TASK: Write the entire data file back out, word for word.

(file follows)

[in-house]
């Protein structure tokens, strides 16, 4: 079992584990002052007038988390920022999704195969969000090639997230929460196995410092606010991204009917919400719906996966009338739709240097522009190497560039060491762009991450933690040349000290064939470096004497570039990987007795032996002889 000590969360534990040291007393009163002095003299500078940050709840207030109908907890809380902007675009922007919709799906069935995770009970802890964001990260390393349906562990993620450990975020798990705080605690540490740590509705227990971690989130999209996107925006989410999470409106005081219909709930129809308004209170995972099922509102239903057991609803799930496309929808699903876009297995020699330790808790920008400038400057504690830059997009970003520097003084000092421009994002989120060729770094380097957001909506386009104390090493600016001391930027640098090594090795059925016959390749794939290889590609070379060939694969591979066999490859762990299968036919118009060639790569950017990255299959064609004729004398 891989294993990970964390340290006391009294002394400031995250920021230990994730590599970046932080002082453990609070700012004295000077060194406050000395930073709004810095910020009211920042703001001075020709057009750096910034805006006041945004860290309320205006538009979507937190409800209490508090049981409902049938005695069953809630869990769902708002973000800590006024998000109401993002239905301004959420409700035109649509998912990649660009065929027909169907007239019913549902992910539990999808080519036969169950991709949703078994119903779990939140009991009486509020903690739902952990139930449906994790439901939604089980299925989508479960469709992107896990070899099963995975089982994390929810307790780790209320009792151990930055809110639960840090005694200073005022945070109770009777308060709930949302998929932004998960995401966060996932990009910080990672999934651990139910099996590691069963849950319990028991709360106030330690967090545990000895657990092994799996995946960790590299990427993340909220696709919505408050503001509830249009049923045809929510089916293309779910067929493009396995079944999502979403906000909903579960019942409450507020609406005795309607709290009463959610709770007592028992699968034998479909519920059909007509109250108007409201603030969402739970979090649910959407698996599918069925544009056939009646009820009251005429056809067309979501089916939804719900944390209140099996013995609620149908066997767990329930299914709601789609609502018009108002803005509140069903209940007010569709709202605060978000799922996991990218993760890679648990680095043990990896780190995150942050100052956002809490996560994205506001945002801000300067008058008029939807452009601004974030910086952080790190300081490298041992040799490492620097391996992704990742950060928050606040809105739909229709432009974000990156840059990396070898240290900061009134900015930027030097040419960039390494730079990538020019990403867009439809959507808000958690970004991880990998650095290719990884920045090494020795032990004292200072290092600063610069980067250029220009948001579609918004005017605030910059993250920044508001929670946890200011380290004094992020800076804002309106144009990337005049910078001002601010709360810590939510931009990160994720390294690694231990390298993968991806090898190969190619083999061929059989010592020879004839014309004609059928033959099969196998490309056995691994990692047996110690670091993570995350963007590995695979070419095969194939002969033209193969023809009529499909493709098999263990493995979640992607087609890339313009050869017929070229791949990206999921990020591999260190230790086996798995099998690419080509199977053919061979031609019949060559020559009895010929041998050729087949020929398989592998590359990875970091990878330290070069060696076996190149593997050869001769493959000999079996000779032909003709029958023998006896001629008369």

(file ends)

[in-house]
């Protein structure tokens, strides 16, 4: 079992584990002052007038988390920022999704195969969000090639997230929460196995410092606010991204009917919400719906996966009338739709240097522009190497560039060491762009991450933690040349000290064939470096004497570039990987007795032996002889 000590969360534990040291007393009163002095003299500078940050709840207030109908907890809380902007675009922007919709799906069935995770009970802890964001990260390393349906562990993620450990975020798990705080605690540490740590509705227990971690989130999209996107925006989410999470409106005081219909709930129809308004209170995972099922509102239903057991609803799930496309929808699903876009297995020699330790808790920008400038400057504690830059997009970003520097003084000092421009994002989120060729770094380097957001909506386009104390090493600016001391930027640098090594090795059925016959390749794939290889590609070379060939694969591979066999490859762990299968036919118009060639790569950017990255299959064609004729004398 891989294993990970964390340290006391009294002394400031995250920021230990994730590599970046932080002082453990609070700012004295000077060194406050000395930073709004810095910020009211920042703001001075020709057009750096910034805006006041945004860290309320205006538009979507937190409800209490508090049981409902049938005695069953809630869990769902708002973000800590006024998000109401993002239905301004959420409700035109649509998912990649660009065929027909169907007239019913549902992910539990999808080519036969169950991709949703078994119903779990939140009991009486509020903690739902952990139930449906994790439901939604089980299925989508479960469709992107896990070899099963995975089982994390929810307790780790209320009792151990930055809110639960840090005694200073005022945070109770009777308060709930949302998929932004998960995401966060996932990009910080990672999934651990139910099996590691069963849950319990028991709360106030330690967090545990000895657990092994799996995946960790590299990427993340909220696709919505408050503001509830249009049923045809929510089916293309779910067929493009396995079944999502979403906000909903579960019942409450507020609406005795309607709290009463959610709770007592028992699968034998479909519920059909007509109250108007409201603030969402739970979090649910959407698996599918069925544009056939009646009820009251005429056809067309979501089916939804719900944390209140099996013995609620149908066997767990329930299914709601789609609502018009108002803005509140069903209940007010569709709202605060978000799922996991990218993760890679648990680095043990990896780190995150942050100052956002809490996560994205506001945002801000300067008058008029939807452009601004974030910086952080790190300081490298041992040799490492620097391996992704990742950060928050606040809105739909229709432009974000990156840059990396070898240290900061009134900015930027030097040419960039390494730079990538020019990403867009439809959507808000958690970004991880990998650095290719990884920045090494020795032990004292200072290092600063610069980067250029220009948001579609918004005017605030910059993250920044508001929670946890200011380290004094992020800076804002309106144009990337005049910078001002601010709360810590939510931009990160994720390294690694231990390298993968991806090898190969190619083999061929059989010592020879004839014309004609059928033959099969196998490309056995691994990692047996110690670091993570995350963007590995695979070419095969194939002969033209193969023809009529499909493709098999263990493995979640992607087609890339313009050869017929070229791949990206999921990020591999260190230790086996798995099998690419080509199977053919061979031609019949060559020559009895010929041998050729087949020929398989592998590359990875970091990878330290070069060696076996190149593997050869001769493959000999079996000779032909003709029958023998006896001629008369």